The Hasselblad True Zoom uses the standard Motorola camera app, but adds a selection of new features to the app. Tap the “H” button in the top corner, and you can select a standard color mode, a black and white mode, or a color picture shot in both JPEG and RAW file formats. Additionally, there are six scenes to choose from: auto, sports, night portrait, backlight portrait, landscape, and night landscape.

You have to hunt around for manual mode, which is accessed using a button that looks like a camera on the top right of the screen. It’s also where the panorama and video modes are found. There are a few other settings hidden elsewhere, including changing the camera resolution from 12-megapixels with a 4:3 aspect ratio to other formats.

Manual mode isn’t quite as intuitive with the Moto Z and Mod as it is on the Huawei and Leica engineered P9 and Mate 9. The Moto Z’s approach is more reminiscent of the system used by OnePlus. There are sliding scales that cover the entire screen, should you have all the seetings in play, or each – including focus, aperture, and white balance – can be adjusted individually.

Taking pictures

The True Zoom has a two-stage shutter button, press to the first stop and it’ll focus, and then to the second stop to take the photo – like a typical non-smartphone camera. It’s soft to touch and pleasant to use, just like the zoom rocker, although those with larger fingers may find it a little too small. It’s really quick to respond, though, and zooming to the 10x limit is fast.

If you’re used to taking pictures with a smartphone, the True Zoom’s 10x optical zoom will be a revelation.

If you’re used to taking pictures with a smartphone, but not a DSLR or other camera with a zoom lens, the True Zoom’s 10x optical zoom feature will be a revelation. It opens up entirely new creative opportunities, allowing you to take quality photographs that would never have been possible with just your phone. The True Zoom eclipses what’s possible with the iPhone 7 Plus’ 2x zoom, and obviously leaves any digital zoom in its dust.

Our True Zoom Mod was attached to the Moto Z Play, which itself has a 16-megapixel camera, but the Hasselblad Mod lens replaces it when in used, of course. Standing on a bridge about 20 meters away from a dilapidated building, I could zoom right in on an old window, framing it in the way I wanted, without losing any quality or cropping later on. Taking the same picture on the iPhone 7 Plus with 2x zoom didn’t get in close enough, forcing me to use digital zoom to 4.6x, and the resulting image was more pixelated and contained less detail. On the True Zoom picture, you can crop it down further, too.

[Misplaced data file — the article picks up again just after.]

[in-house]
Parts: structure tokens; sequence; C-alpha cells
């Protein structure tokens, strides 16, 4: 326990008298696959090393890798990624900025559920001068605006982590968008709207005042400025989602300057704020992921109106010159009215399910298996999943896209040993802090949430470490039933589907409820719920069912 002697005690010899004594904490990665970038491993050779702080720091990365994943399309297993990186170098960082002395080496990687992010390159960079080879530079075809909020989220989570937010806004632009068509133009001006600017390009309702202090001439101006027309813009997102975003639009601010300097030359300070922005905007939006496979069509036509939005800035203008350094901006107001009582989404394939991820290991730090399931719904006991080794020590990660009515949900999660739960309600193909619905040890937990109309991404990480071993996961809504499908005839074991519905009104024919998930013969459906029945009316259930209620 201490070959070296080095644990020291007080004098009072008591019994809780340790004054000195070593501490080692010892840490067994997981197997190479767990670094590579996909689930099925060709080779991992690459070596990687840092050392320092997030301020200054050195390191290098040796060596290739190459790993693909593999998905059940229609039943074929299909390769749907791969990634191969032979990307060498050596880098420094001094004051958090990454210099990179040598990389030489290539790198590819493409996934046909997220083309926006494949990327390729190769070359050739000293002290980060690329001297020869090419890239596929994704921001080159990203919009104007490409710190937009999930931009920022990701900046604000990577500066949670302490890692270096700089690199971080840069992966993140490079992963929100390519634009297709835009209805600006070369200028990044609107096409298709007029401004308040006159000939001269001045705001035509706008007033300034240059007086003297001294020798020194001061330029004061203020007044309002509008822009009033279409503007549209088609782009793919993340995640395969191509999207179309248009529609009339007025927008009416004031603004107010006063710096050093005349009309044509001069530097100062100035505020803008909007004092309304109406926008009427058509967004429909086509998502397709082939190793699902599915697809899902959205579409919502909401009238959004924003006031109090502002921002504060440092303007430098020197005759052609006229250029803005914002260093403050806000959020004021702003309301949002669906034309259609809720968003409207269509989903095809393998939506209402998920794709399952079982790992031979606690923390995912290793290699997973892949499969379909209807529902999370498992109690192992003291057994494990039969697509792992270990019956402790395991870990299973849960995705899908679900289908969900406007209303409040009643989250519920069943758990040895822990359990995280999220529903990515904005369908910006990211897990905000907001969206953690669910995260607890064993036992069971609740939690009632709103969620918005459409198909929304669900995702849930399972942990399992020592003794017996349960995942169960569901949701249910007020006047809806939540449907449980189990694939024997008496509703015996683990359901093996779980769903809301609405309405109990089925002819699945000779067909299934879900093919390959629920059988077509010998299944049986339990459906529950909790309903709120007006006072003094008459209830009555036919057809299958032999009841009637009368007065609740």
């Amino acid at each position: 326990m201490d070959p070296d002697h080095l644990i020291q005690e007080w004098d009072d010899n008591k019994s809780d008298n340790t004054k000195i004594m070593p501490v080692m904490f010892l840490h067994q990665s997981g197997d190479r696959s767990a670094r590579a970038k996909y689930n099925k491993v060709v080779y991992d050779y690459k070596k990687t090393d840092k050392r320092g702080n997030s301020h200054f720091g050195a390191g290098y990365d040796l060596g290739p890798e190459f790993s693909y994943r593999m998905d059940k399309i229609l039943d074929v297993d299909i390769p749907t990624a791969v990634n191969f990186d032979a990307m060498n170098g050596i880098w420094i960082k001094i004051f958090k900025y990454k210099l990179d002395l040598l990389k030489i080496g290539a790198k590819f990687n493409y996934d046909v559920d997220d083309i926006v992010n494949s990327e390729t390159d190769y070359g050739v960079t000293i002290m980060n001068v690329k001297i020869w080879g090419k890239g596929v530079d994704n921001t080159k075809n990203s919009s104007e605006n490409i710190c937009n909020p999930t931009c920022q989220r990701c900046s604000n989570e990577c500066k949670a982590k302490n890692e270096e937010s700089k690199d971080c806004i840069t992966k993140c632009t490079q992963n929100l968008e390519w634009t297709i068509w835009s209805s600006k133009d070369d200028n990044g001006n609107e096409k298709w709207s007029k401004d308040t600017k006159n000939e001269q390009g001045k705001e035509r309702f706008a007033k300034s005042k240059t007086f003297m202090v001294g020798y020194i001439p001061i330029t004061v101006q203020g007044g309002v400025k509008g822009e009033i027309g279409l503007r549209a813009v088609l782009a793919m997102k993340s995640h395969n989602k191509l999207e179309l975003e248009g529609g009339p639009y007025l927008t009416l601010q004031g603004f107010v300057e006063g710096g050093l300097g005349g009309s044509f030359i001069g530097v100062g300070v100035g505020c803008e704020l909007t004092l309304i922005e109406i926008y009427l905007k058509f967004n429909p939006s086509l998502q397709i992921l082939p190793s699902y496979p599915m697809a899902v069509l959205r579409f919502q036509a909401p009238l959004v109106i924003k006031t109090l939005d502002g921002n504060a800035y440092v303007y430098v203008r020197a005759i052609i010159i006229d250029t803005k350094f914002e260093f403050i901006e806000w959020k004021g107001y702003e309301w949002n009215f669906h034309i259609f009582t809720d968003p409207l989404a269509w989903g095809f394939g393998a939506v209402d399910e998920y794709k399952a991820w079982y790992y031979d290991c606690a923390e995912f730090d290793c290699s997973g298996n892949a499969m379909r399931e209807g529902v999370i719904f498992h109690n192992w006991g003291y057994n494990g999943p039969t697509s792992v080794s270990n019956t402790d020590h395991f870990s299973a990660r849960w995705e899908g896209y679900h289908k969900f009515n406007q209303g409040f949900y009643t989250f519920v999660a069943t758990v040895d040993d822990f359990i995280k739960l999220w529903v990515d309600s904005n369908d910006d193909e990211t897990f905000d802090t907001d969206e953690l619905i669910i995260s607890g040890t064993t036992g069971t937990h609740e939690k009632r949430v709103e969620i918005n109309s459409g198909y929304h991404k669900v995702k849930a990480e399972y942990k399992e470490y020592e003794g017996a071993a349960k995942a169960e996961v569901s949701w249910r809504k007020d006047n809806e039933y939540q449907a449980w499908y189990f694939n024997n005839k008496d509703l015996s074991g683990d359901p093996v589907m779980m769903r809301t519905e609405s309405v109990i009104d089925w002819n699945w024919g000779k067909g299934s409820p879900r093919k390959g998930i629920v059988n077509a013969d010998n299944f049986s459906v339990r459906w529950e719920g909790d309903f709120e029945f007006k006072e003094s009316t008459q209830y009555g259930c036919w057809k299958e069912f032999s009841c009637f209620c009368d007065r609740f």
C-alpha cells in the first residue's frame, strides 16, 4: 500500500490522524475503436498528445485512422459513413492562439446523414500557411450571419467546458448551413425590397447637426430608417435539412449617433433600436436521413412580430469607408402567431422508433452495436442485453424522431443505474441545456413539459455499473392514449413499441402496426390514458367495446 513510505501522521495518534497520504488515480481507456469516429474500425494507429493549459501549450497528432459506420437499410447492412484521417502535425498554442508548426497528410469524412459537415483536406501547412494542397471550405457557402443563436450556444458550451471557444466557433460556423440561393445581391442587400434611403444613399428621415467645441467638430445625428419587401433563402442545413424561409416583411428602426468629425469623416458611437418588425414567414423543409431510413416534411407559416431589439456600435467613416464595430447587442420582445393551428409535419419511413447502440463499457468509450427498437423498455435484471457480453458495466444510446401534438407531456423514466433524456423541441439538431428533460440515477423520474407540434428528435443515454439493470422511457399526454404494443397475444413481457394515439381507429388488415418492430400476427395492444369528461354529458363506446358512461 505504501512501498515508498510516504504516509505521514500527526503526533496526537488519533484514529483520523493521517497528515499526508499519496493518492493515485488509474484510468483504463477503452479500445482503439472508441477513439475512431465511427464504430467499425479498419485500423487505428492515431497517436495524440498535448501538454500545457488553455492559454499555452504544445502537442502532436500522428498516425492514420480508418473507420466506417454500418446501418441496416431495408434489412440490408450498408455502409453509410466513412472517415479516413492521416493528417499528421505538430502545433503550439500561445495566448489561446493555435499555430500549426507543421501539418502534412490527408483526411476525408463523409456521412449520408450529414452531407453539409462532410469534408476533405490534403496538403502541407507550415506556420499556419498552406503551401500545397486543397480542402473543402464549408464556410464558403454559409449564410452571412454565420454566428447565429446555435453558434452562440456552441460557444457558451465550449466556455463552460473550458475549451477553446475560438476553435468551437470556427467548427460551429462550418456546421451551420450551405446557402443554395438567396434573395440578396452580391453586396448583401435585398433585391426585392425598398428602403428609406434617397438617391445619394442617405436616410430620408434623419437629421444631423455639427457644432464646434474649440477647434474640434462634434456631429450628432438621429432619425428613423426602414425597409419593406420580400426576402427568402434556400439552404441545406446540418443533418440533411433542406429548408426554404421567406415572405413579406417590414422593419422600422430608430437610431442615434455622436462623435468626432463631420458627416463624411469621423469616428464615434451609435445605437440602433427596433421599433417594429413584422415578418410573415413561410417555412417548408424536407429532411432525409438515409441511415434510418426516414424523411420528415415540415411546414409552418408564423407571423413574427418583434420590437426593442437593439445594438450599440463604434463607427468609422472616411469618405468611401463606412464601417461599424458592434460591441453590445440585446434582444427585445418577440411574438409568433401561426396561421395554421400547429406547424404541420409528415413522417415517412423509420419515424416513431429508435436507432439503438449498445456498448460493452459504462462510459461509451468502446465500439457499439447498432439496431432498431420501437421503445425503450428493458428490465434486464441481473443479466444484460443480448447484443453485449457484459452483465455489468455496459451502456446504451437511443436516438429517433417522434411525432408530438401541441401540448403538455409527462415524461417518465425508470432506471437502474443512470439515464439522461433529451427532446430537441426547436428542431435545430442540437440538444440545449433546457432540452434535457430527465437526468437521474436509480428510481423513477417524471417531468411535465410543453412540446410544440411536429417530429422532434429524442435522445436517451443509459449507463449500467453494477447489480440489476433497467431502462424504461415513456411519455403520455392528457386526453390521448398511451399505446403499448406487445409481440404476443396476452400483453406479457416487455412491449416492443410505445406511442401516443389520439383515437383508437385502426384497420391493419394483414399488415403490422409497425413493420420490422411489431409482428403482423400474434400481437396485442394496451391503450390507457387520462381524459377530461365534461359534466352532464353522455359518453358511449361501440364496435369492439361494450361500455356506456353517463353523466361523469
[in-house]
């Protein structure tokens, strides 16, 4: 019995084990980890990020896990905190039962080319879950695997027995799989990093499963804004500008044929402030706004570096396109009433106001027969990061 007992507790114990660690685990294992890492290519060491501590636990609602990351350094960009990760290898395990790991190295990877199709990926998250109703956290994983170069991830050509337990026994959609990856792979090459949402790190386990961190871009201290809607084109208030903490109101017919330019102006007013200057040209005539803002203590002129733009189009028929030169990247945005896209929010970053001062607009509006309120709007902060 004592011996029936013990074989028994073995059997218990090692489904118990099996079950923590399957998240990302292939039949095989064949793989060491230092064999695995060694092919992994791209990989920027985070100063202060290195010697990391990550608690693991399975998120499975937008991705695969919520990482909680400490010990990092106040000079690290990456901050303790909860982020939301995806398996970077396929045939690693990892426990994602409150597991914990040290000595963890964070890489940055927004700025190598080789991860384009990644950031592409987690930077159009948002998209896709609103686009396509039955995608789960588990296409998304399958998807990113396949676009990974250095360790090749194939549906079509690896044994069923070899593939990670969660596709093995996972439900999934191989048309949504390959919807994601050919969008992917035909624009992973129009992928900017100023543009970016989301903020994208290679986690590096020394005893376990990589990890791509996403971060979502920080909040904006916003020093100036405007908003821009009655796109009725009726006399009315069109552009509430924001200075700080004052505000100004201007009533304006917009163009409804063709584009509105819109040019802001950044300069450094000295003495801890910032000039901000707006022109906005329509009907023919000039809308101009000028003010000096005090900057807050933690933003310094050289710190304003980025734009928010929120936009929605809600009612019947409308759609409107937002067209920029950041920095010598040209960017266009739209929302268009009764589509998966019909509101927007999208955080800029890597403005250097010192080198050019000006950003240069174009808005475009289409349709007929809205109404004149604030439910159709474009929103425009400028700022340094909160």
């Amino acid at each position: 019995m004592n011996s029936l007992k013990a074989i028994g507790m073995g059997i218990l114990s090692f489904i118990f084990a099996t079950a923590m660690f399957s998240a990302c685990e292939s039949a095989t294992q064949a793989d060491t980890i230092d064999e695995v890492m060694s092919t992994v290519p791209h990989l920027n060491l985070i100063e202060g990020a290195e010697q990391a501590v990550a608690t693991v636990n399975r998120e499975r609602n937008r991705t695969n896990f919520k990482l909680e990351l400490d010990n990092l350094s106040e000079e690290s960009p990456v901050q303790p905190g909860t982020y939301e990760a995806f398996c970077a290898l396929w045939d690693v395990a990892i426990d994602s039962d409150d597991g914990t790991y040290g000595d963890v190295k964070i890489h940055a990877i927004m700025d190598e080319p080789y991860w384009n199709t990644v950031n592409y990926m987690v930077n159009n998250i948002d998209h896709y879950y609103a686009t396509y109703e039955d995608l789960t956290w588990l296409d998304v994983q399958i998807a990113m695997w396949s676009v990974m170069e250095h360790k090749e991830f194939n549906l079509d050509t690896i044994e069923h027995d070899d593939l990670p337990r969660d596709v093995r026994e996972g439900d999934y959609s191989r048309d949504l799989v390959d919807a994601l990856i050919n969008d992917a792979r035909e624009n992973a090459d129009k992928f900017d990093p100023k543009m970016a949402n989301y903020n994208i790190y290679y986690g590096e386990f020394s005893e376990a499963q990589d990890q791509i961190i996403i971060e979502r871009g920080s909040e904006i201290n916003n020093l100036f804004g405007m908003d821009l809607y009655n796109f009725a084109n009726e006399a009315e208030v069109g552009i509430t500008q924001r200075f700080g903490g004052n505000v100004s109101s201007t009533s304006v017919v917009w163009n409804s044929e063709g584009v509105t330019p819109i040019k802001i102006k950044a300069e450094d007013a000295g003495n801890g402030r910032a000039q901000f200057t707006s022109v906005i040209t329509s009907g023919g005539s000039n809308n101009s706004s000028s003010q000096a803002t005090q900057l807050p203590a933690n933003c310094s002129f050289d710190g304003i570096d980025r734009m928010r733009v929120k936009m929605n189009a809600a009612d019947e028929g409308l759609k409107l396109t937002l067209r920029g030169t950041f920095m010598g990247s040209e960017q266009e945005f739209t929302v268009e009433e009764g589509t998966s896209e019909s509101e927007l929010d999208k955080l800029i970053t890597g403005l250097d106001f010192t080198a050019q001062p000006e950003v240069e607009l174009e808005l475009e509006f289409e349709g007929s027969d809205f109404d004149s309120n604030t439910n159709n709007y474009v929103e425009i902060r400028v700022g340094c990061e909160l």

However, examine the zoomed out pictures, and the iPhone 7 Plus takes the superior image, with more detail in darker areas and better use of light overall. The HDR mode helps the iPhone here, bringing out blue skies in amongst the clouds, where the True Zoom washes them out, partially due to the odd lack of HDR. We could also see some dark vignette areas around the picture when zoomed right out. The True Zoom’s 1/2.3-inch sensor is technically larger than the iPhone 7 Plus’ (1.3 inches), but Apple’s software is clearly stronger. The True Zoom’s aperture range is between f/3.5 and f/6.5, neither of which make for great pictures in low light, or when producing bokeh effects.

It’s possible to improve upon the image quality if you shoot in uncompressed RAW. Although you’ll be shooting very large files, RAW photos give you greater flexibility in post-editing, whether on a computer or in a an app like Adobe Lightroom Mobile. But RAW capture is something for the pros and enthusiasts, and we doubt few casual consumers could be bothered with heavy-duty fine tuning.

Zoom, zoom